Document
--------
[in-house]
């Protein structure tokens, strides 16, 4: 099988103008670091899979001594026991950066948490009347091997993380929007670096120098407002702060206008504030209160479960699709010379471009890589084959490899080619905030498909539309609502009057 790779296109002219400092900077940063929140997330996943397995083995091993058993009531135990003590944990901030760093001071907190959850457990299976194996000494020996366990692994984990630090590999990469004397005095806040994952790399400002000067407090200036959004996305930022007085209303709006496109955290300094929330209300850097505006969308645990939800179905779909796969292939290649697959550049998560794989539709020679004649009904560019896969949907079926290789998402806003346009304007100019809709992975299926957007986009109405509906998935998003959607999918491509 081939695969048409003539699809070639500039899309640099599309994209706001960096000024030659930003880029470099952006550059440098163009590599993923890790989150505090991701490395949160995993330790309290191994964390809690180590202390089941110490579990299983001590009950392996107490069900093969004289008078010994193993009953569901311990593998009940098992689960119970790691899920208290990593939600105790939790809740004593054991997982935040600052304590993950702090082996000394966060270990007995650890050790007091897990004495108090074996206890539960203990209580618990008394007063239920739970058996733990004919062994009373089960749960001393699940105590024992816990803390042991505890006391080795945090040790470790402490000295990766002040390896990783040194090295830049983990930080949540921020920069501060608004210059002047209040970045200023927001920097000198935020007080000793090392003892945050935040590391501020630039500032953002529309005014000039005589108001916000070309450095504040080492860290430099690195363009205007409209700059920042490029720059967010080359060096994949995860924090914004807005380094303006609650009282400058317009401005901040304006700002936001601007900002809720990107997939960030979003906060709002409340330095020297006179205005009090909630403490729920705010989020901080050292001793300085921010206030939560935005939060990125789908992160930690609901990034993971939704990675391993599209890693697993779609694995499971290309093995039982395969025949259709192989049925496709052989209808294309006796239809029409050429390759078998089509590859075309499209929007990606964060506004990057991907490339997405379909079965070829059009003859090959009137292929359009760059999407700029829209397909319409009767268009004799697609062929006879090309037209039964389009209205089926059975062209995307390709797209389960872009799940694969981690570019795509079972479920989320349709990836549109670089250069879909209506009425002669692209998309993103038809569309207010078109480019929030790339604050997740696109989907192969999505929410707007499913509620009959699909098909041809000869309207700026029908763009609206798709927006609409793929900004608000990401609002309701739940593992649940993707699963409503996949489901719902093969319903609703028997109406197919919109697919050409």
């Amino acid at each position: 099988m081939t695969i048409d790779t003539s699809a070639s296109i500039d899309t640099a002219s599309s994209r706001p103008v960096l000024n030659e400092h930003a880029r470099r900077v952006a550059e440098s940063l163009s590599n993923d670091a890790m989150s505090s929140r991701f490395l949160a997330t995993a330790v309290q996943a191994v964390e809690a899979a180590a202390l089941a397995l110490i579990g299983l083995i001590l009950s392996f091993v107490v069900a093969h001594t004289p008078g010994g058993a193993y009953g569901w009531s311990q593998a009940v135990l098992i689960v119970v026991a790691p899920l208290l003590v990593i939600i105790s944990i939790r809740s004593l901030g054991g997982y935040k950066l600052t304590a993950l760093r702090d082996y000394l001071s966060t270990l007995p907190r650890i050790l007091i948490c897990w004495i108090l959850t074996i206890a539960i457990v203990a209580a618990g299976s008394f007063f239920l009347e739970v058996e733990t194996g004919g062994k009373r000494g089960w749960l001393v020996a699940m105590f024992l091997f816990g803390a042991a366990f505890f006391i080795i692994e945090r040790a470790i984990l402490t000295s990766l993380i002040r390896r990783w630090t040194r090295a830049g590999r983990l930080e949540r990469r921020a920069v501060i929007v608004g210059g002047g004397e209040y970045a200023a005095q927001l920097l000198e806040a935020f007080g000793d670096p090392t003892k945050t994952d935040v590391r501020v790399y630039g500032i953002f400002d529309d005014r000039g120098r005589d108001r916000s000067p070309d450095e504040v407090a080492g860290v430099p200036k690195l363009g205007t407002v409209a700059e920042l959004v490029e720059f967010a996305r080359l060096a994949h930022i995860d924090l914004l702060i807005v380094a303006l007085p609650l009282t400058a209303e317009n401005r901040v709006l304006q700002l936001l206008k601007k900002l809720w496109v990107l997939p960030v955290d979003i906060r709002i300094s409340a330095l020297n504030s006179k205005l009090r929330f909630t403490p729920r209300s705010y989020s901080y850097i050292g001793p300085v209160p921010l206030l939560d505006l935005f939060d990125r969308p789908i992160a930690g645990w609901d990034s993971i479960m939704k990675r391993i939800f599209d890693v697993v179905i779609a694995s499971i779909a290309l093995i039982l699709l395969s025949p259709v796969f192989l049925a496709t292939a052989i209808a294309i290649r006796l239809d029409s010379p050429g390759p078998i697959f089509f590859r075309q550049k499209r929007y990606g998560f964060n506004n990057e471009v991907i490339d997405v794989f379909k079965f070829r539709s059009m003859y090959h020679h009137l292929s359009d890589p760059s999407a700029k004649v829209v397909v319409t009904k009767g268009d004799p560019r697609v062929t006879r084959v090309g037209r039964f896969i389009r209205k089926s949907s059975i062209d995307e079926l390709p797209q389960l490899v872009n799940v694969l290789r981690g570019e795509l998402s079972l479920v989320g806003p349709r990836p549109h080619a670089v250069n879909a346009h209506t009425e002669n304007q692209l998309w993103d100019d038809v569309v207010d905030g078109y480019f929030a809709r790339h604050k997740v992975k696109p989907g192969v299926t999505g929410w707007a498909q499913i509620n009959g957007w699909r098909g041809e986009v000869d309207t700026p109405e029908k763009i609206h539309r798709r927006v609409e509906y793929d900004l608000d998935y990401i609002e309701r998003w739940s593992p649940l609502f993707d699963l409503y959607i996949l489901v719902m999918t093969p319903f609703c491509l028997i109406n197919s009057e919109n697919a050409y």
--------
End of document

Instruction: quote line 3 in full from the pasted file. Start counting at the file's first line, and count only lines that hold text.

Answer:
């Amino acid at each position: 099988m081939t695969i048409d790779t003539s699809a070639s296109i500039d899309t640099a002219s599309s994209r706001p103008v960096l000024n030659e400092h930003a880029r470099r900077v952006a550059e440098s940063l163009s590599n993923d670091a890790m989150s505090s929140r991701f490395l949160a997330t995993a330790v309290q996943a191994v964390e809690a899979a180590a202390l089941a397995l110490i579990g299983l083995i001590l009950s392996f091993v107490v069900a093969h001594t004289p008078g010994g058993a193993y009953g569901w009531s311990q593998a009940v135990l098992i689960v119970v026991a790691p899920l208290l003590v990593i939600i105790s944990i939790r809740s004593l901030g054991g997982y935040k950066l600052t304590a993950l760093r702090d082996y000394l001071s966060t270990l007995p907190r650890i050790l007091i948490c897990w004495i108090l959850t074996i206890a539960i457990v203990a209580a618990g299976s008394f007063f239920l009347e739970v058996e733990t194996g004919g062994k009373r000494g089960w749960l001393v020996a699940m105590f024992l091997f816990g803390a042991a366990f505890f006391i080795i692994e945090r040790a470790i984990l402490t000295s990766l993380i002040r390896r990783w630090t040194r090295a830049g590999r983990l930080e949540r990469r921020a920069v501060i929007v608004g210059g002047g004397e209040y970045a200023a005095q927001l920097l000198e806040a935020f007080g000793d670096p090392t003892k945050t994952d935040v590391r501020v790399y630039g500032i953002f400002d529309d005014r000039g120098r005589d108001r916000s000067p070309d450095e504040v407090a080492g860290v430099p200036k690195l363009g205007t407002v409209a700059e920042l959004v490029e720059f967010a996305r080359l060096a994949h930022i995860d924090l914004l702060i807005v380094a303006l007085p609650l009282t400058a209303e317009n401005r901040v709006l304006q700002l936001l206008k601007k900002l809720w496109v990107l997939p960030v955290d979003i906060r709002i300094s409340a330095l020297n504030s006179k205005l009090r929330f909630t403490p729920r209300s705010y989020s901080y850097i050292g001793p300085v209160p921010l206030l939560d505006l935005f939060d990125r969308p789908i992160a930690g645990w609901d990034s993971i479960m939704k990675r391993i939800f599209d890693v697993v179905i779609a694995s499971i779909a290309l093995i039982l699709l395969s025949p259709v796969f192989l049925a496709t292939a052989i209808a294309i290649r006796l239809d029409s010379p050429g390759p078998i697959f089509f590859r075309q550049k499209r929007y990606g998560f964060n506004n990057e471009v991907i490339d997405v794989f379909k079965f070829r539709s059009m003859y090959h020679h009137l292929s359009d890589p760059s999407a700029k004649v829209v397909v319409t009904k009767g268009d004799p560019r697609v062929t006879r084959v090309g037209r039964f896969i389009r209205k089926s949907s059975i062209d995307e079926l390709p797209q389960l490899v872009n799940v694969l290789r981690g570019e795509l998402s079972l479920v989320g806003p349709r990836p549109h080619a670089v250069n879909a346009h209506t009425e002669n304007q692209l998309w993103d100019d038809v569309v207010d905030g078109y480019f929030a809709r790339h604050k997740v992975k696109p989907g192969v299926t999505g929410w707007a498909q499913i509620n009959g957007w699909r098909g041809e986009v000869d309207t700026p109405e029908k763009i609206h539309r798709r927006v609409e509906y793929d900004l608000d998935y990401i609002e309701r998003w739940s593992p649940l609502f993707d699963l409503y959607i996949l489901v719902m999918t093969p319903f609703c491509l028997i109406n197919s009057e919109n697919a050409y």